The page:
Roses to Lavender

1Toulon 1Toulon 3CannesToulon 2 Cannes 2  Ile Ste Marguerite 2 Ile Ste Marguerite 3 Ile Ste Marguerite Nice 2 VSM 3 Nice 1  VSM 1 VSM 2  VSM 4 VSM 5  Monaco 1Monaco 2

After our harrowing experience in hurricane-force winds in Puerto Roses, we hunkered down for a week waiting for our weather window to cross the Gulf of Lyon to get to France. During that time we were able to fix the exhaust hose for the generator (meaning, I – Jennifer – worked with the chandlery to get all the parts ordered in Spanish, while Darold did the actual labor.)

Dante also made a local friend, the 11-year-old son of one of the port’s marineros, Camiel. He was even invited over to their house for lunch one Saturday – lucky kid. Camiel is originally from Kosovo, but married a Spanish woman. The son spoke a little English, though who needs a common language when you can play Minecraft and soccer? We also had a great conversation with Camiel one evening about the war in Yugoslavia.

With a weather window finally open, we made an overnight crossing to Toulon, France. It was the coldest crossing we’ve done so far.  The winds got up to gusts of 35 knots, but only briefly. The bigger problem was that the seas were on the beam and would roll us occasionally and scoop up water into the cockpit. This soaked our sleeping bag, some blankets and sadly, Darold’s iPad (despite the fact that it was in a waterproof, ruggedized case). Fortunately, we have two more iPads aboard. Another casualty was our mail halyard, which snapped off near the shackle. “Oh shit, what do we do now,” I said to Darold, as I watched our sail drop in a heap on our boom.  “Don’t worry we still have two other sails,” Darold says.  “But we have NO main and we still have to cross the Gulf!”  “No, not true,” Darold says “we still have a main, just think of it as a very deeply reef main.  You’re always wanting to reef …. voila!”  he say.  Didn’t help that he was laughing when he said this to me.  In any event, we had a spare main halyard on board and were able to route the new one easily enough once we got to France.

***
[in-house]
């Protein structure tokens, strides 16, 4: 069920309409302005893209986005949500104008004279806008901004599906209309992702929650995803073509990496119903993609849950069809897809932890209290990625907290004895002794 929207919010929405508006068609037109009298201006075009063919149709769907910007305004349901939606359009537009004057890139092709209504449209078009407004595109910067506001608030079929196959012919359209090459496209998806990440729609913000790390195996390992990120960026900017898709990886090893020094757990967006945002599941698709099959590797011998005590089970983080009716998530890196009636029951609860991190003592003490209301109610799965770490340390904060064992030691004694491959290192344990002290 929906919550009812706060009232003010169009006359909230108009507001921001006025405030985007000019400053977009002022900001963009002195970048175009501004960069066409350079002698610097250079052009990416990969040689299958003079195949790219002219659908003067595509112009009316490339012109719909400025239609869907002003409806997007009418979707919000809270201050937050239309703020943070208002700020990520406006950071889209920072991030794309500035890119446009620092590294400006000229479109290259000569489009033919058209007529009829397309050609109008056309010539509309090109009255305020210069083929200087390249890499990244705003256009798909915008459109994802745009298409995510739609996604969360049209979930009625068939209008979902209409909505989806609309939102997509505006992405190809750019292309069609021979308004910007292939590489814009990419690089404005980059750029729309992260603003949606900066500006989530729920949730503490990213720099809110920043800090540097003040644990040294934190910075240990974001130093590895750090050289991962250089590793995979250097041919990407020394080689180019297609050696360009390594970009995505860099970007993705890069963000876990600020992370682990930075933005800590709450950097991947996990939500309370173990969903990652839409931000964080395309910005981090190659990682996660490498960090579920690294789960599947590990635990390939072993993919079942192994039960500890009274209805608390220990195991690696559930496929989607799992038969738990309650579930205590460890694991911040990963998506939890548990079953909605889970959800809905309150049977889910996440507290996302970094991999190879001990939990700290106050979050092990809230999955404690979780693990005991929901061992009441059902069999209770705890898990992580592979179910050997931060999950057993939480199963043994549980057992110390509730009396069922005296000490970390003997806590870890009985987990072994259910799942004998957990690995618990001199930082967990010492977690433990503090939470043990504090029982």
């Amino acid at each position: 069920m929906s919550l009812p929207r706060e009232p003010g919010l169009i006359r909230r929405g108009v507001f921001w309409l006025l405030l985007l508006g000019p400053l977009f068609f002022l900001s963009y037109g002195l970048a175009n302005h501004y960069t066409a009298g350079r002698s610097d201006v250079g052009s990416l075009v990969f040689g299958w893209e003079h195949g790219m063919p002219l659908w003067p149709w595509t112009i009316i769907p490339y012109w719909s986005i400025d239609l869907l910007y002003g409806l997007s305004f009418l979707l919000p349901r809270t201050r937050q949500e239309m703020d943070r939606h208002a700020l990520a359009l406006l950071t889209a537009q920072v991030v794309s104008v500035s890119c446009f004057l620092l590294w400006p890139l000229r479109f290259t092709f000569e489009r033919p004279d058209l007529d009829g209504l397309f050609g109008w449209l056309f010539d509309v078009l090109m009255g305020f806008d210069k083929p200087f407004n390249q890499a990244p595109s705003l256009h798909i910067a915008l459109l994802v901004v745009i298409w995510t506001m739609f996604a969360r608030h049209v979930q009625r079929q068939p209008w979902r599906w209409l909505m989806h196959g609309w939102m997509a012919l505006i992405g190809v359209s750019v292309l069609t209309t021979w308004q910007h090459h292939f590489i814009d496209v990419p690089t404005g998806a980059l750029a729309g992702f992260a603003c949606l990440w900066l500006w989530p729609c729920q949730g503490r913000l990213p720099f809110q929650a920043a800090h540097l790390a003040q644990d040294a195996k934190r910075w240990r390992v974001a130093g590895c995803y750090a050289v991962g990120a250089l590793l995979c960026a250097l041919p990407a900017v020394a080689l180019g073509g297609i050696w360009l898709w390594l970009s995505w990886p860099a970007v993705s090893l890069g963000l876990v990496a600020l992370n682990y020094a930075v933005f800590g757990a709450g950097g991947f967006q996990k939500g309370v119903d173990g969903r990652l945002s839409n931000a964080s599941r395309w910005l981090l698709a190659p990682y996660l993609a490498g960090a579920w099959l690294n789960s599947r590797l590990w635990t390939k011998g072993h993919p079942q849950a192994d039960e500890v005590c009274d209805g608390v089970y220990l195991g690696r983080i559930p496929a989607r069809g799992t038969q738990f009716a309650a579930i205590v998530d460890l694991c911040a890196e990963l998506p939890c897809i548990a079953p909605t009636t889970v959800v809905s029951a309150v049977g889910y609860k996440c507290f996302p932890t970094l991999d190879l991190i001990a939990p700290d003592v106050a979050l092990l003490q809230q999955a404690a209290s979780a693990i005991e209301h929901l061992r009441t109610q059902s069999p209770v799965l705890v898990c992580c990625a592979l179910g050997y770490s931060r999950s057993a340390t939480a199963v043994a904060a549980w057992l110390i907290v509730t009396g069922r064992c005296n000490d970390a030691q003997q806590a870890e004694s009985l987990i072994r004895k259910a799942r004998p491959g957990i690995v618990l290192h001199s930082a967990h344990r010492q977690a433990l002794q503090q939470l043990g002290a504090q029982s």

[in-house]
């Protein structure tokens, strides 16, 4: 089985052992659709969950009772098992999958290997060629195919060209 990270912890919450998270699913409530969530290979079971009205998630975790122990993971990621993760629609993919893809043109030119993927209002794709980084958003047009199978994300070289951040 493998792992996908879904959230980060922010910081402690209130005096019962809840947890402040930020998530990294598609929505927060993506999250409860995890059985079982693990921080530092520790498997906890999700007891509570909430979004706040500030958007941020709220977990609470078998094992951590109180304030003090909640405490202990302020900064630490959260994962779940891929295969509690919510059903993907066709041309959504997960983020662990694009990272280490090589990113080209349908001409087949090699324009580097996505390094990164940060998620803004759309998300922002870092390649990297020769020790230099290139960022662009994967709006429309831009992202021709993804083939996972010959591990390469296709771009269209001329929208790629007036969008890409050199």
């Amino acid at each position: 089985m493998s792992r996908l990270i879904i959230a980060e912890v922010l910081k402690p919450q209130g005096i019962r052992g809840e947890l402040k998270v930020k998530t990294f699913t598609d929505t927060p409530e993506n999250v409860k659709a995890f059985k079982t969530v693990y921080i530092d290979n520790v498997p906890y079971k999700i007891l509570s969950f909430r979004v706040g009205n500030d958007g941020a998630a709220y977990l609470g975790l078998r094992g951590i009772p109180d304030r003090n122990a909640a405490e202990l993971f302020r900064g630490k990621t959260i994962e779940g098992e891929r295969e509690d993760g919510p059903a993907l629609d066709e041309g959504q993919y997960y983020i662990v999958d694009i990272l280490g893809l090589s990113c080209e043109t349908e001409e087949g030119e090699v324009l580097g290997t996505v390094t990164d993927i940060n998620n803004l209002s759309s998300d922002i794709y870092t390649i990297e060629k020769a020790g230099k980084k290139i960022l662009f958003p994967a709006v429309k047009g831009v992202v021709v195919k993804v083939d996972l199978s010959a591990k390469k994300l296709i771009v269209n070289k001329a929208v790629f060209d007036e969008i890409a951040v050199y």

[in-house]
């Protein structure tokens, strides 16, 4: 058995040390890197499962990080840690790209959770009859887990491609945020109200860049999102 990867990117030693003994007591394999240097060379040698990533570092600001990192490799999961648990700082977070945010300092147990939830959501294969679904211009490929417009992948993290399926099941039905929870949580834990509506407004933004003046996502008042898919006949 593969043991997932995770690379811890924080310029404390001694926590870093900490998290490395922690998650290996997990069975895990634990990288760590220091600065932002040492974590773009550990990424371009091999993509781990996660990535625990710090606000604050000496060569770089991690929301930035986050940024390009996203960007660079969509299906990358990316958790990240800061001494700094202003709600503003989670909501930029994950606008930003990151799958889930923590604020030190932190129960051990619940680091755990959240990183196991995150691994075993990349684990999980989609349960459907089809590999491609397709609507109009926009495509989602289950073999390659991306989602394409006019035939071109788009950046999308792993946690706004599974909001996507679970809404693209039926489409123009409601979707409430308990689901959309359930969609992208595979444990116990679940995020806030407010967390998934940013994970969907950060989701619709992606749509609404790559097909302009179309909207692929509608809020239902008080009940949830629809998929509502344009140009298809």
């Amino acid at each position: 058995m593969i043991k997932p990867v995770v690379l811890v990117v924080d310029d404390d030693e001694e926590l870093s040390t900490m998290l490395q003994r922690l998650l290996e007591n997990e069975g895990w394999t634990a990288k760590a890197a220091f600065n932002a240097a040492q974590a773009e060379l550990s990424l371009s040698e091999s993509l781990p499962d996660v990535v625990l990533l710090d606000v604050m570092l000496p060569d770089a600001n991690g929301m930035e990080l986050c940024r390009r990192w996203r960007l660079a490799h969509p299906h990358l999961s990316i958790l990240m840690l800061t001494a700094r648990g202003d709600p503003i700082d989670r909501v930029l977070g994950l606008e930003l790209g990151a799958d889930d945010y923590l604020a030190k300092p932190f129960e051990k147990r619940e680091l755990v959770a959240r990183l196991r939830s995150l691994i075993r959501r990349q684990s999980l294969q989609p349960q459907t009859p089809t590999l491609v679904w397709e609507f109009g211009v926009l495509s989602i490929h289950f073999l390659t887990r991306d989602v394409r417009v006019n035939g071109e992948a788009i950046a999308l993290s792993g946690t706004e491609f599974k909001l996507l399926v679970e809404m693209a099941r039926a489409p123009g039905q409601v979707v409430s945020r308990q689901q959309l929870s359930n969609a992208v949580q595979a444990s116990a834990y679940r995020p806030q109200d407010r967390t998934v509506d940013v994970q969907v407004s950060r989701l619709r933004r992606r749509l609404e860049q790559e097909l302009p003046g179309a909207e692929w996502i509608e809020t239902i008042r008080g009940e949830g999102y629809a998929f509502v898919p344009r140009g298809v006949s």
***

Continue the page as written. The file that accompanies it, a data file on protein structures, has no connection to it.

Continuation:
We anchored our first night after arriving in Toulon and got a good night’s sleep. Dante made us spaghetti with tomato sauce for dinner, which was nice because we were absolutely beat. We motored a few miles the next day into the old port (Darse Vieille) of Toulon.  Toulon is a large port (originally built in the 1500s) and also the main port for the French Navy on the Mediterranean. We checked into France without any issues, despite our poor French. Toulon itself is a nice town. Darold and I found a bar for a “date night” and chatted up a few locals, including the bartender. They tried to explain the meaning of the French phrase “oh lalalalalalala” but it seems there is no English equivalent. It is somewhere in the vicinity of “oh boy” and “oh well, whatcha gonna do?”  Later, in speaking to someone else about this phrase, it was explained to us that the meaning can change depending on the situation. It can be positive as when you come across a beautiful sight, or it can be negative when you lock your keys in your car.